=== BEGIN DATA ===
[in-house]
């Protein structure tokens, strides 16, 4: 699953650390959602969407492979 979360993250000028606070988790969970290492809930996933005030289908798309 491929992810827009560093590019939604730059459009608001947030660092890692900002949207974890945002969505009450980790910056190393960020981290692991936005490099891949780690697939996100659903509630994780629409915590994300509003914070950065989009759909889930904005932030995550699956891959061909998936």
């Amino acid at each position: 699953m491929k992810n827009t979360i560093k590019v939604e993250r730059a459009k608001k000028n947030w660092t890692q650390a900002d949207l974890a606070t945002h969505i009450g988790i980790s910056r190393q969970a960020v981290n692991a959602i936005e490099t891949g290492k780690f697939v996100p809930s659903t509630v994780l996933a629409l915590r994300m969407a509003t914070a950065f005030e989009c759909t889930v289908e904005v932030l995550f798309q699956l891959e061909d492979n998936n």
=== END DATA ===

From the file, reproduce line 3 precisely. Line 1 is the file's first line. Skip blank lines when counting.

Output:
């Amino acid at each position: 699953m491929k992810n827009t979360i560093k590019v939604e993250r730059a459009k608001k000028n947030w660092t890692q650390a900002d949207l974890a606070t945002h969505i009450g988790i980790s910056r190393q969970a960020v981290n692991a959602i936005e490099t891949g290492k780690f697939v996100p809930s659903t509630v994780l996933a629409l915590r994300m969407a509003t914070a950065f005030e989009c759909t889930v289908e904005v932030l995550f798309q699956l891959e061909d492979n998936n």